Throughout history, there are actions that almost scream that there will be further action, or a reaction to them. There is a quote attributed to Jorge Agustín Nicolás Ruiz de Santayana y Borrás, who was known as George Santayana that most people are familiar with, even if the quote is sometimes butchered. The actual quote is “Those who cannot remember the past are condemned to repeat it.”

Does history repeat itself? It does if we fail to prevent it from doing so. We should all learn from history. Not just military history, but personal history also. Couples who do not learn from their arguments end up dissolving their relationship. People who don’t learn from their own mistakes fail to mature.

In 1954 the French suffered a decisive defeat by the Viet Minh at Dien Bien Phu. This loss resulted in the Geneva Accords. That agreement called for the temporary division of Vietnam at the 17th parallel, with elections to be held in July of 1956 to unify that country. Those elections were never held. In my opinion, it was a direct result of the failure to hold those elections that led to the Viet Cong (supported by North Vietnam), insurgency in South Vietnam. Was this surprising?

At the end of World War Two, the Korean peninsula was divided at the 38th parallel. Russia controlled the North and the United States controlled the South under a trusteeship that was supposed to result in a unified, free, and independent country. This objective had been set forth in the Cairo Conference. In the autumn of 1947, an initiative to hold free and general elections to unify Korea was brought up in the United Nations. Elections were never held, and no progress was made in unifying the country. Was it really surprising when North Korean troops invaded South Korea in January of 1950?

During the Second World War, the United States, via President Roosevelt, promised Vietnamese leaders (especially Ho Chi Minh) that the French would not be allowed to control that colony at the end of the war. Roosevelt was adamant that Vietnam would be allowed to be a free and independent country. At the end of World War Two, the French, with the blessings of the new President Truman, were allowed to reoccupy the area that was known as French Indochina which included Vietnam. Is it a surprise that the Viet Minh under the leadership of Ho Chi Minh fought against the French to obtain a free country?

During the 1930s and extending into 1940 and 1941, Japan waged war against countries in Asia. They fought and occupied China and Indochina among other areas. The giant war industry ran on oil, and most of that oil was being purchased from the United States. In the summer of 1941, the United States effectively cut off the supply of oil and other resources to Japan. Japan’s imperial military leaders knew that oil to fuel their fleet, as well as rubber, rice and other vital reserves, would soon run out. Without oil, Japan could not survive a protracted war. Japan would need to capture new resources in the oil-rich Dutch East Indies. Such a move would be opposed by the United States, and it would be imprudent for Japan to leave its flank exposed. Is it really a surprise that japan felt forced to attack United States forces somewhere?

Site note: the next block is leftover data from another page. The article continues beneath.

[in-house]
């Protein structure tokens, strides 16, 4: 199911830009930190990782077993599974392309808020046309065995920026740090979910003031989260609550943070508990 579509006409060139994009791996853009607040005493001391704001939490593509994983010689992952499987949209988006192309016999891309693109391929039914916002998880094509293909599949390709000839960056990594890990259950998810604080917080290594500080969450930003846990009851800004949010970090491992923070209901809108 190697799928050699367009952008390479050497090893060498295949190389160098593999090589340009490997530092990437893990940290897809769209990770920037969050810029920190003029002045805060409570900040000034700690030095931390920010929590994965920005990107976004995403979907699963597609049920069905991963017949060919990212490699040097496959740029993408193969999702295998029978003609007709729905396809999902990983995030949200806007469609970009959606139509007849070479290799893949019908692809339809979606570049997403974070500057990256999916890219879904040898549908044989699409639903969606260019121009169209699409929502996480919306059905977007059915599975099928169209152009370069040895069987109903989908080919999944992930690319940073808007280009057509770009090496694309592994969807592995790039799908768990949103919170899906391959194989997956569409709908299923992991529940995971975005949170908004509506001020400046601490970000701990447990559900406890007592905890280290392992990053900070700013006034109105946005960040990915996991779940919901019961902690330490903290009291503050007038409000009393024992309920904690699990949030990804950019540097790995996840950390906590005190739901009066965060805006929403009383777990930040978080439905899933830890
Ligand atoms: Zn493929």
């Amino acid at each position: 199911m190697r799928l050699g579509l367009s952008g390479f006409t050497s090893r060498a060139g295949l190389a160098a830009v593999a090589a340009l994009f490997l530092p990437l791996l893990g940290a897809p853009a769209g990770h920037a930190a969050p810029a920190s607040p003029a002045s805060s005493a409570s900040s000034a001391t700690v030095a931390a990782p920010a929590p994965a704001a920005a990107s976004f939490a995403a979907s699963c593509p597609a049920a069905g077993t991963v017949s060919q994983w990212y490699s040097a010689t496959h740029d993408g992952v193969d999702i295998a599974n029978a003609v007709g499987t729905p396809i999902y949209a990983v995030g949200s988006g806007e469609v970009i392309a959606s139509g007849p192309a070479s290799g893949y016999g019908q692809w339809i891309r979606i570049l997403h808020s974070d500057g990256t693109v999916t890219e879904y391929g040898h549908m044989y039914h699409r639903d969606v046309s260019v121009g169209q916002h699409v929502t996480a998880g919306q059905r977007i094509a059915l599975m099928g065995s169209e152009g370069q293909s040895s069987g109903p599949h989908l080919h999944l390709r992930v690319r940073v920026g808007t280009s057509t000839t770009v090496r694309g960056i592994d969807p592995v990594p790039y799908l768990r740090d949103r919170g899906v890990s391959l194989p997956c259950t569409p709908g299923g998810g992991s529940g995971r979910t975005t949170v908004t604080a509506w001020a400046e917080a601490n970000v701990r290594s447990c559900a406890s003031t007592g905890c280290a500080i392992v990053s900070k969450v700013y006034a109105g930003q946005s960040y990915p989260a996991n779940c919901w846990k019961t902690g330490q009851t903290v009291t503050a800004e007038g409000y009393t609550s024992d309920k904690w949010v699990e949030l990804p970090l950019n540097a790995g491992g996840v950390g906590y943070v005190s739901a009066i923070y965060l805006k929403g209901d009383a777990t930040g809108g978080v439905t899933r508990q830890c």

At the end of the First World War, France still demanded that confiscatory terms of surrender be imposed on Germany. France had had numerous previous wars with Germany providing ample opportunity to learn. The confiscatory terms caused hyperinflation in Germany. This hyperinflation and its effects, allowed Adolph Hitler to rise to power in that country. On January 30, 1933 Hitler became chancellor of Germany.

The World Disarmament Conference [formally known as the Conference for the Reduction and Limitation of Armaments] assembled in Geneva on February 1, 1932. Disarmament had been an active topic in diplomatic circles since the end of the First World War. Hitler had made a de facto alteration to the Treaty of Versailles by ceasing to respect its restrictions on German rearmament. Soon after becoming chancellor, Hitler ordered that rearmament which had been proceeding secretly since the early 1920s, be accelerated.

Eighty-two years ago today, on October 14, 1933, Germany withdrew from the Geneva Disarmament Conference. She also withdrew from the League of Nations. Most of the arms control discussions became moot when Hitler withdrew Germany from the League of Nations and from the disarmament talks in Geneva. The conference dragged on into 1934 but generated no results.

Could you foresee what was about to happen? The phrase “Monday morning quarterback” comes to mind. But are events like this only clear after they occur? I believe we can all learn something from history, whether it is military or personal.

Doc Halliday is an author, columnist and consultant who resides in Marshall, Texas. He may be contacted by mail at: P. O. Box 1551, Marshall, TX 75671; or by email at:

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